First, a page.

Two Days in Murshidabad: A Small Town with Big History

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The Hazarduari Palace and Museum
The Hazarduari Palace and Museum

Murshidabad is a district town in West Bengal, India. It is situated on the banks of the river Bhagirathi (distributary of The Ganges). It was once the capital of Bengal, often called last capital of independent Bengal (comprising today’s West Bengal, Bihar, Odisha and part of Bangladesh). It is named after Murshid Quli Khan, the Dewan (and later Nawab) of Bengal appointed by Mughal Empire. Murshidabad became the capital in 1717 and in 1773 the British shifted the capital to Calcutta.



The name of the place Murshidabad is inextricably related to the Battle of Plassey (Palashi in Bengali, year 1757), a battle that was never fought (!) but had colossal consequences in the history of India. Sounds strange, but true. How could a side having 50,000 soldiers lose against a side having only 3,000? It’s by same technique that the British applied in most of the battles conquering India – treachery. “…won it by promoting treason and forgery” as described by Jawaharlal Nehru in The Discovery of India. Then why this Battle is so important? It’s important because it was the first. Once they (The British) won it here against Siraj-ud-Daulah, Nawab of Bengal, in the year 1757, they kept doing so for the next 100 years one after one…in Buxar, against Tipu Sultan in Mysore, against Marathas in the series of Anglo-Maratha wars, during siege of Jhansi and so on. They conquered all the local powers and formed the formidable British empire in India. The Battle of Plassey was the first, which showed them the way and that’s why it’s a very important turning point in Indian History (considered as a very important milestone similar to 1192, 1526, 1857 and 1947). We also calculate the duration of British rule in India as 200 years approximately (1757-1947) from this point.


“The Battle of Plassey is often called a battle that was never fought! The battle, however, had colossal consequences in the history of India”



I am trying to jot down the historical events in the following sections for the history lovers like me. Others will find it a bit lengthy and may skip...

The Background: That time the capital of Bengal was Murshidabad and the British (East India Company) was centred in Calcutta. Siraj-ud-Daulah earlier attacked and captured Fort William, the British Fort at Calcutta during June 1756, because of a number of disputes with East India Company. These were (1) not paying tax to the nawab, (2) British interference in the Nawab's court, and their support for one of his aunts, Ghaseti Begum, (3) additional fortifications of Fort William without the consent of the Nawab, and (4) favouring Hindu Marwari merchants such as Jagat Sheth. Siraj won this battle very easily and captured Fort William. During this an incident took place, known as the Black Hole of Calcutta. Siraj placed 146 British prisoners into a room measuring 18x15 feet for the entire night. Only 23 survived till morning (the fact is widely disputed, but often sought as a justification for the Battle of Plassey the very next year).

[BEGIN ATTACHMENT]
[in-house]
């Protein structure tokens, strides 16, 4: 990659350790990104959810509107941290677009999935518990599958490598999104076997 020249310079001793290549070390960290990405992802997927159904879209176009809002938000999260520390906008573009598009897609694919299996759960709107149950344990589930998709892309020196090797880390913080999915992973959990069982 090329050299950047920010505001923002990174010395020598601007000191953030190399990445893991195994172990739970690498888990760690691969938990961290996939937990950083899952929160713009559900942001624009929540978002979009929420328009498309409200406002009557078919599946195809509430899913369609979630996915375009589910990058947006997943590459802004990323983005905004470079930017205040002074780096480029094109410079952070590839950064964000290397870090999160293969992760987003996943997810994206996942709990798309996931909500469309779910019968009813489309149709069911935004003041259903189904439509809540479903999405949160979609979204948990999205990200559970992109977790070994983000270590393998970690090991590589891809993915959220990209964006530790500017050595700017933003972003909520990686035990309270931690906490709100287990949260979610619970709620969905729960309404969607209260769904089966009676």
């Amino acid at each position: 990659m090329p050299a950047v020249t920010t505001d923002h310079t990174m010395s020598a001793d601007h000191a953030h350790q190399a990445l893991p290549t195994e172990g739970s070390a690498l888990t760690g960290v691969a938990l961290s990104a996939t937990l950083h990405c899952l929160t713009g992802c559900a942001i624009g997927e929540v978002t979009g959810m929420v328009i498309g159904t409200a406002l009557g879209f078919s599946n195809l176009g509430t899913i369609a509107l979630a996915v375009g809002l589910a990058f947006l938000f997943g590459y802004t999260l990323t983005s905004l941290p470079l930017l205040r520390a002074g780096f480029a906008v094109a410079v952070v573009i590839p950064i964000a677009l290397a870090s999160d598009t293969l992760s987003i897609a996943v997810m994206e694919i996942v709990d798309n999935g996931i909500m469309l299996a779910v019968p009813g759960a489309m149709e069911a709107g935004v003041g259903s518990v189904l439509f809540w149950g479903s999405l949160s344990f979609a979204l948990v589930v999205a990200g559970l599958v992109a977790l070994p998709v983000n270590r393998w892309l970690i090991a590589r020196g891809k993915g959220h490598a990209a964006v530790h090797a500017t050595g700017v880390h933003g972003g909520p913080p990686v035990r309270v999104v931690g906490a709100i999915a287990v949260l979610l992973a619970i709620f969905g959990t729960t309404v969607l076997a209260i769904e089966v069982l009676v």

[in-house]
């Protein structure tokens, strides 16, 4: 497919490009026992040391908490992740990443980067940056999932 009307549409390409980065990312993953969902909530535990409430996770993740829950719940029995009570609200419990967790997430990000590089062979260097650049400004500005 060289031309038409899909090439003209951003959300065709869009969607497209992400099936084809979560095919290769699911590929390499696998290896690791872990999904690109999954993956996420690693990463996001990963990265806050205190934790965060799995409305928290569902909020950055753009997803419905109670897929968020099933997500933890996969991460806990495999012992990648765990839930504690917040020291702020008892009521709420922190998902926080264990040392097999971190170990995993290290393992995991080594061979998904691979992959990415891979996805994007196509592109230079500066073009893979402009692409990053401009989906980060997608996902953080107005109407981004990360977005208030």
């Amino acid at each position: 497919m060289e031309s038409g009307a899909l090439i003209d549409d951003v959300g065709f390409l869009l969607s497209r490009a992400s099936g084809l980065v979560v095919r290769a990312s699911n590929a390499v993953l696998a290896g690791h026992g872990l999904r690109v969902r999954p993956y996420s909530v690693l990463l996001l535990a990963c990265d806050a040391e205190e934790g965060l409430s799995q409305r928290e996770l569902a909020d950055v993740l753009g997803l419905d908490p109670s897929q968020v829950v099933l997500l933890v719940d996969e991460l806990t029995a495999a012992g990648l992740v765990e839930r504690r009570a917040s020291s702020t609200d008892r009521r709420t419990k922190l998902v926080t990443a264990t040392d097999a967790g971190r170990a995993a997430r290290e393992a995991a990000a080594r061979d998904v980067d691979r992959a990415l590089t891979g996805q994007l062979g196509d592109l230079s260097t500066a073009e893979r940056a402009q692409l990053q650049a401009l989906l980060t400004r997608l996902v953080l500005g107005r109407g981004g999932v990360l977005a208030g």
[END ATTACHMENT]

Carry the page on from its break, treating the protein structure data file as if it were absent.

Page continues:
As a result of the defeat Colonel Robert Clive and Admiral Charles Watson were sent to Calcutta by Presidency of Fort St. George, Madras. They recaptured Calcutta on Jan 2, 1757 and treaty of Alinagar was signed. Clive obviously was a very ambitious general and was planning to topple Siraj and capture Bengal permanently. He started negotiating with all the people unhappy with Siraj. Siraj-ud-Daulah was nominated as the Nawab of Bengal by his grandfather (maternal) Alivardi Khan and in April 1756 he ascended the throne on premature death of Alivardi. Alivardi had two daughters and no son. Alivardi's eldest daughter, Ghaseti Begum, wanted another nephew, Shawkat Jang, to be installed as Nawab. Further, Siraj, who was young, immature and arrogant quickly made a number of enemies in his own court. The most dangerous was Mir Jafar, commander-in-chief of the army, businessman Amirchand (who had suffered due siege of Calcutta) and merchant Jagatseth. Clive took no time in locating these people and brought them to the same table. Conspiracy started. On June 5, 1757, a written agreement was signed between the East India Company (represented by Clive), and Mir Jafar, ensuring that Mir Jafar would be appointed Nawab of Bengal, once Siraj-ud-Daulah was removed.

Nawab's army marching towards Plassey Battlefield, Light & Sound show in Motijheel
Nawab's army marching towards Plassey Battlefield, Light & Sound show in Motijheel

The Battle: The Battle took place on 23 Jun 1757 at Plassey, approximately 40 kms from Murshidabad, the capital of Siraj. The British army was vastly outnumbered, consisting of 3,000 Europeans plus native Indians and a small number of guns. The Nawab had an army of 50,000 with heavy artillery support. It started around 7 a.m. in the morning. As agreed with Clive during the conspiracy, Mir Jafar kept on standing with the main chunk of Siraj’s army throughout the entire battle. Even after repeated summons from Siraj he did not join the war. Siraj along with his two loyal commanders Mir Madan and Mohan Lal fought bravely and would have still won if two things had not have happened. Firstly, around 11 a.m. Mir Madan was hit by a Cannon Ball. Secondly, during the noon, there were heavy showers. The British covered their cannons and muskets for protection from the rain, whereas the Nawab’s army did not. Siraj could not stand against all these odds and by 5 p.m. the British won the battle.

The Aftermath: Siraj flew away from battle field trying to reach Murshidabad and then towards Patna through river way. He was caught by Mir Jafar’s people, kept arrested and was subsequently killed in Jul 1757. Mir Jafar was made the Titular Nawab of Bengal as tax-payer to East India Company. Ghaseti was imprisoned in Dhaka and later drowned in river (some believe it was done by Mir Jafar). Clive became Governor of Bengal. Clive collected (or looted) huge amount of wealth through Mir Jafar for East India Company as well as himself (somewhere around 3 million pounds in those days!). For Bengal (and for India) it was the start of Colonial British Rule and economic drainage for the next 200 years.

Nizamat Imambara
Nizamat Imambara